The SZ machine served as an in-line attachment to a standard Lorenz teleprinter. It had a metal base 19 in (48 cm) × 15.5 in (39 cm) and was 17 in (43 cm) high.[8] The teleprinter characters consisted of five data bits, encoded in the International Telegraphy Alphabet No. 2 (ITA2). The enciphering machine generated a pseudorandom character-by-character key that was XOR-ed with the input characters to form the output characters.

Each of the five bits (or "impulses") of the key for each character was generated by the relevant wheels in two parts of the machine. The Bletchley Park analysts called these the ("chi") wheels, and the ("psi") wheels. Each wheel had a series of cams (or "pins") around them. These cams could be set in a raised (active) or lowered (inactive) position. In the raised position they generated a '1', in the lowered position they generated a '0'.

The chi wheels all moved on one position for each character. The psi wheels also all moved together, but not after each character. Their movement was controlled by the two ("mu") or "motor" wheels. The SZ40 61 wheel moved one position with each character, but the 37 wheel moved on only when the cam on the 61 wheel was in the active position. If the cam on the 37 wheel was in the active position, all five psi wheels then moved. The SZ42A and SZ42B models had additional complexity to this mechanism, known at Bletchley Park as Limitations.

The key stream generated by the SZ machines thus had a chi component and a psi component that were combined together with the XOR function. Symbolically, the key that was combined with the plaintext for enciphering—or with the ciphertext for deciphering—can be represented as follows.

Key = Chi-Key Psi-Key


The number of cams on each wheel equalled the number of impulses needed to cause them to complete a full rotation. It should be noted that these numbers are all co-prime with each other, giving the longest possible time before the pattern repeated. With a total of 501 cams this equals 2501 which is approximately 10151, an astronomically large number. However, if the five impulses are considered independently, the numbers are much more manageable. The product of the rotation period of any pair of chi wheels gives numbers between 41×31=1271 and 26×23=598.


Each "Tunny" link had four SZ machines with a transmitting and a receiving teleprinter at each end. For enciphering and deciphering to work, the transmitting and receiving machines had to be set up identically. There were two components to this, setting the patterns of cams on the wheels and rotating the wheels for the start of enciphering a message. The cam settings were changed less frequently before the Summer of 1944. The psi wheel cams were initially only changed quarterly, but later monthly, the chi wheels were changed monthly but the motor wheel patterns were changed daily. From 1 August 1944, all wheel patterns were changed daily.

Initially the wheel settings for a message were sent to the receiving end by means of a 12-letter indicator sent un-enciphered, the letters being associated with wheel positions in a book. In October 1942 this was changed to the use of a book of single-use settings in what was known as the QEP book. The last two digits of the QEP book entry were sent for the receiving operator to look up in his copy of the QEP book and set his machine's wheels. Each book contained one hundred or more combinations. Once all the combinations in a QEP book had been used it was replaced by a new one. The message settings should never have been re-used, but on occasion they were, providing a "depth", which could be utilised by a cryptanalyst.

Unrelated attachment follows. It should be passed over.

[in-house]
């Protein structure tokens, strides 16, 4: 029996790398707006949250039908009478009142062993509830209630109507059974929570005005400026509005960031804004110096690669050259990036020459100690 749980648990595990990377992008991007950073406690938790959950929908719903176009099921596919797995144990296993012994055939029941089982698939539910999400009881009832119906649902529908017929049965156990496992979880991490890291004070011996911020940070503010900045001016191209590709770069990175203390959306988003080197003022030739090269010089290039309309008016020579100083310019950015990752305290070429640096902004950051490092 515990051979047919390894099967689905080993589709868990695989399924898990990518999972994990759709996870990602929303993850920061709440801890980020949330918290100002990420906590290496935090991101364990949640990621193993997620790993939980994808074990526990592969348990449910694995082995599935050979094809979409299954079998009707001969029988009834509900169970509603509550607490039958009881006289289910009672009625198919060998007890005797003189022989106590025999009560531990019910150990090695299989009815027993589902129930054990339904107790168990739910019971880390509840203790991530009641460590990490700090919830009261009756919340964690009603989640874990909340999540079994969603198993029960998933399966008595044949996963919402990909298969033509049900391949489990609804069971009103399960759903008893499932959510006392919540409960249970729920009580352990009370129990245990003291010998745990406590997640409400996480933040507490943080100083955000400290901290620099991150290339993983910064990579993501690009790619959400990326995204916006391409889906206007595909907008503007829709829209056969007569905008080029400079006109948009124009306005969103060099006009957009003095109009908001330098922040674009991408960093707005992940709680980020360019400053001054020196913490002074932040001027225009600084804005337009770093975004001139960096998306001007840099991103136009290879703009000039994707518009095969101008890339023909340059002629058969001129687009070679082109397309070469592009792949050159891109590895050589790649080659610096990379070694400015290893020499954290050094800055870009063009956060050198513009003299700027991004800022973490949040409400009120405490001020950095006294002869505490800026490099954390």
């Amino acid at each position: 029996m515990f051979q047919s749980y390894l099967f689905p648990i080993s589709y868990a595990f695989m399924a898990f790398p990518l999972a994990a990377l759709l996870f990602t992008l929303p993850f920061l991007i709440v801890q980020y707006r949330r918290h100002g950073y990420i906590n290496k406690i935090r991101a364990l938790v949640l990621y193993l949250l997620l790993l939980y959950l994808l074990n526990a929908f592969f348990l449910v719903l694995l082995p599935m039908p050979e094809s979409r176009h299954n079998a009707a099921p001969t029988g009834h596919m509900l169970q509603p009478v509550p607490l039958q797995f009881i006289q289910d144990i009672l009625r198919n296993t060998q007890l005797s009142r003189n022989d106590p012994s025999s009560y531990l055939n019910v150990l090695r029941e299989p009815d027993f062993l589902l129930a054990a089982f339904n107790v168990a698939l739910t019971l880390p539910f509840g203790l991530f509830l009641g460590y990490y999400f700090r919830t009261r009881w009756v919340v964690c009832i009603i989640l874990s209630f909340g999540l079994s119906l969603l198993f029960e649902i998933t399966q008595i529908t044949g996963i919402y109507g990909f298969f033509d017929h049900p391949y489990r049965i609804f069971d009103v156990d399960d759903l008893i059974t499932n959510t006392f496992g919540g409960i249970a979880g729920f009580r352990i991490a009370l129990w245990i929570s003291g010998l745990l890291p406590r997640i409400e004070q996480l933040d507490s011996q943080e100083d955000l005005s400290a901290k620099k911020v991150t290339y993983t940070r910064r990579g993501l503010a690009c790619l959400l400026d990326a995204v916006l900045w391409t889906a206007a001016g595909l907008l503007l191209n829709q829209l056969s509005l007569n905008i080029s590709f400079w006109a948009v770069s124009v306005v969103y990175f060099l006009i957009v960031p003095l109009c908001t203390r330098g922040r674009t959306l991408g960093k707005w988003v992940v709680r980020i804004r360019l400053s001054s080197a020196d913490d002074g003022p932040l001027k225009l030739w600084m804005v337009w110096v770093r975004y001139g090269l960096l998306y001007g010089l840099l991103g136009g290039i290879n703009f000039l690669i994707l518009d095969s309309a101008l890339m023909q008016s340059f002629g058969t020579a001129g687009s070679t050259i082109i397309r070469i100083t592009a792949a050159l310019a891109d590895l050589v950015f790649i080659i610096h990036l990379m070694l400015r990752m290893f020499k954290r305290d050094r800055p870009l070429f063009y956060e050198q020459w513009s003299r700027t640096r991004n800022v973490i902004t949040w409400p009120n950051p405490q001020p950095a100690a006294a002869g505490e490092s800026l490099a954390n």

As was normal telegraphy practice, messages of any length were keyed into a teleprinter with a paper tape perforator. The typical sequence of operations would be that the sending operator would punch up the message, make contact with the receiving operator, use the EIN / AUS switch on the SZ machine to connect it into the circuit, and then run the tape through the reader. At the receiving end, the operator would similarly connect his SZ machine into the circuit and the output would be printed up on a continuous sticky tape. Because this was the practice, the plaintext did not contain the characters for "carriage return", "line feed" or the null (blank tape, 00000) character.

British cryptographers at Bletchley Park had deduced the operation of the machine by January 1942 without ever having seen a Lorenz machine, made possible because of a mistake made by a German operator. - I always state, when qutonig from Wikipedia, that you should not take every word as gospel. There are errors in every version I have read. I have on my virginmedia tv 'tivo' box a program saved from on code breakers, some of which is quoted in my first paragraphs above. As the information in this tv programme is given to us by Bletchley Park themselves I prefer to trust their details.

Interesting footnote to Tommy Fowler. In 1993, he bought his first desktop computer but could not work out how to use it, so he enrolled in an evening class and was awarded a certificate!! Tommy died in 1998.

Note on Colossus. Email Sept 2010: I have today been to Bletchley Park where they held their codebreaker's reunion. Fascinating talking to them (mostly women over 86).  I took the opportunity to seek out Tony Sale who is the master mind behind the rebuild of The Colossus now working at B.P. I asked him the direct question, was The Colossus machine ever used in any way to break Enigma enciphered messages. The answer from him was definitely no, never. Colossus was only "geared" to decipher teleprinter type, high speed messages that were taken down on an attenuator on tapes to be put into Colossus. The messages as received were not in Morse as for Enigma. Operators seeking The German Lorenz teleprinter generated messages immediately they were identified had to switch on to the attenuator to record. Tony Sale is THE Colossus expert so our little problem is solved. Ken Hutchings.

Enigma Code Machine